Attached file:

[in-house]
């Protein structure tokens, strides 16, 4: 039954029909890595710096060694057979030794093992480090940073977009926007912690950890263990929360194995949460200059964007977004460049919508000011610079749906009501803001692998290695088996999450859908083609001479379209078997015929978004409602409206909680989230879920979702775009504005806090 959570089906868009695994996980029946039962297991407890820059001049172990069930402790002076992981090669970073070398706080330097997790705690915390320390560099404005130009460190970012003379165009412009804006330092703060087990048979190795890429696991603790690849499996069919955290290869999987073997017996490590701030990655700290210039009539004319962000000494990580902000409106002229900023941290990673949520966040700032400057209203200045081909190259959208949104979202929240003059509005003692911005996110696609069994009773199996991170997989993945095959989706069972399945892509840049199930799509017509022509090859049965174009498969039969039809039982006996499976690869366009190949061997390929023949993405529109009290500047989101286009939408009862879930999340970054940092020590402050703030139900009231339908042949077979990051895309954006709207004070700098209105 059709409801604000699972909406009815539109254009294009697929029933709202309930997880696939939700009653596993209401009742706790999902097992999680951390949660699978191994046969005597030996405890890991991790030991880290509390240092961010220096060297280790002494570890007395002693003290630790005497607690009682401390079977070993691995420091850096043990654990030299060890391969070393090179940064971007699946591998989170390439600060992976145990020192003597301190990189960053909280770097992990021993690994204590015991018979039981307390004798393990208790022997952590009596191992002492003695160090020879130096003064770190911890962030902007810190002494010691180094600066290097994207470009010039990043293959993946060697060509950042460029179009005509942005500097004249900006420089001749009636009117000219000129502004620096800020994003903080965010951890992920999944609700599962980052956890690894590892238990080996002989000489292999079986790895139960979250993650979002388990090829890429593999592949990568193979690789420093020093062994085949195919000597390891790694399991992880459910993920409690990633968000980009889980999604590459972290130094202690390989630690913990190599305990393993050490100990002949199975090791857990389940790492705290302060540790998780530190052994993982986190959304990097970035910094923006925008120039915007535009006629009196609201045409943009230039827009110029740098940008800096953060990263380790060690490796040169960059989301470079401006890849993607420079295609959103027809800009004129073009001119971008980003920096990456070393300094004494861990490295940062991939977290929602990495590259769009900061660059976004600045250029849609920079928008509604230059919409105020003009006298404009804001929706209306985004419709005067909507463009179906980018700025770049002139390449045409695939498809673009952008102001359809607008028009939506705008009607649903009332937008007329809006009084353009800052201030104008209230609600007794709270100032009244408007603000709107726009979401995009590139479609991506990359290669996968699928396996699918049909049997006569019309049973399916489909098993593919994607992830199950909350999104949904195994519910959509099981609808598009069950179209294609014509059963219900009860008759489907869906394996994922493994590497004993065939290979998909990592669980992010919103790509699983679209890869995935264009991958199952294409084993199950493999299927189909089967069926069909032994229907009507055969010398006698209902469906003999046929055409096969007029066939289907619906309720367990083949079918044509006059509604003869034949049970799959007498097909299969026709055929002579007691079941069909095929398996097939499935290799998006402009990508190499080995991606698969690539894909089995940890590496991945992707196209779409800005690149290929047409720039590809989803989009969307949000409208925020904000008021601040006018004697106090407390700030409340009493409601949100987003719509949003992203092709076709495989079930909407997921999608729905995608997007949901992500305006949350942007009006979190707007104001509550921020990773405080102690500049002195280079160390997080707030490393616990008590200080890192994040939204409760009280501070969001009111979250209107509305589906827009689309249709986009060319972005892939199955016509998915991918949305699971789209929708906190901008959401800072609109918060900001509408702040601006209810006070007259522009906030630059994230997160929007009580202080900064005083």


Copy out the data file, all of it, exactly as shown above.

[in-house]
């Protein structure tokens, strides 16, 4: 039954029909890595710096060694057979030794093992480090940073977009926007912690950890263990929360194995949460200059964007977004460049919508000011610079749906009501803001692998290695088996999450859908083609001479379209078997015929978004409602409206909680989230879920979702775009504005806090 959570089906868009695994996980029946039962297991407890820059001049172990069930402790002076992981090669970073070398706080330097997790705690915390320390560099404005130009460190970012003379165009412009804006330092703060087990048979190795890429696991603790690849499996069919955290290869999987073997017996490590701030990655700290210039009539004319962000000494990580902000409106002229900023941290990673949520966040700032400057209203200045081909190259959208949104979202929240003059509005003692911005996110696609069994009773199996991170997989993945095959989706069972399945892509840049199930799509017509022509090859049965174009498969039969039809039982006996499976690869366009190949061997390929023949993405529109009290500047989101286009939408009862879930999340970054940092020590402050703030139900009231339908042949077979990051895309954006709207004070700098209105 059709409801604000699972909406009815539109254009294009697929029933709202309930997880696939939700009653596993209401009742706790999902097992999680951390949660699978191994046969005597030996405890890991991790030991880290509390240092961010220096060297280790002494570890007395002693003290630790005497607690009682401390079977070993691995420091850096043990654990030299060890391969070393090179940064971007699946591998989170390439600060992976145990020192003597301190990189960053909280770097992990021993690994204590015991018979039981307390004798393990208790022997952590009596191992002492003695160090020879130096003064770190911890962030902007810190002494010691180094600066290097994207470009010039990043293959993946060697060509950042460029179009005509942005500097004249900006420089001749009636009117000219000129502004620096800020994003903080965010951890992920999944609700599962980052956890690894590892238990080996002989000489292999079986790895139960979250993650979002388990090829890429593999592949990568193979690789420093020093062994085949195919000597390891790694399991992880459910993920409690990633968000980009889980999604590459972290130094202690390989630690913990190599305990393993050490100990002949199975090791857990389940790492705290302060540790998780530190052994993982986190959304990097970035910094923006925008120039915007535009006629009196609201045409943009230039827009110029740098940008800096953060990263380790060690490796040169960059989301470079401006890849993607420079295609959103027809800009004129073009001119971008980003920096990456070393300094004494861990490295940062991939977290929602990495590259769009900061660059976004600045250029849609920079928008509604230059919409105020003009006298404009804001929706209306985004419709005067909507463009179906980018700025770049002139390449045409695939498809673009952008102001359809607008028009939506705008009607649903009332937008007329809006009084353009800052201030104008209230609600007794709270100032009244408007603000709107726009979401995009590139479609991506990359290669996968699928396996699918049909049997006569019309049973399916489909098993593919994607992830199950909350999104949904195994519910959509099981609808598009069950179209294609014509059963219900009860008759489907869906394996994922493994590497004993065939290979998909990592669980992010919103790509699983679209890869995935264009991958199952294409084993199950493999299927189909089967069926069909032994229907009507055969010398006698209902469906003999046929055409096969007029066939289907619906309720367990083949079918044509006059509604003869034949049970799959007498097909299969026709055929002579007691079941069909095929398996097939499935290799998006402009990508190499080995991606698969690539894909089995940890590496991945992707196209779409800005690149290929047409720039590809989803989009969307949000409208925020904000008021601040006018004697106090407390700030409340009493409601949100987003719509949003992203092709076709495989079930909407997921999608729905995608997007949901992500305006949350942007009006979190707007104001509550921020990773405080102690500049002195280079160390997080707030490393616990008590200080890192994040939204409760009280501070969001009111979250209107509305589906827009689309249709986009060319972005892939199955016509998915991918949305699971789209929708906190901008959401800072609109918060900001509408702040601006209810006070007259522009906030630059994230997160929007009580202080900064005083």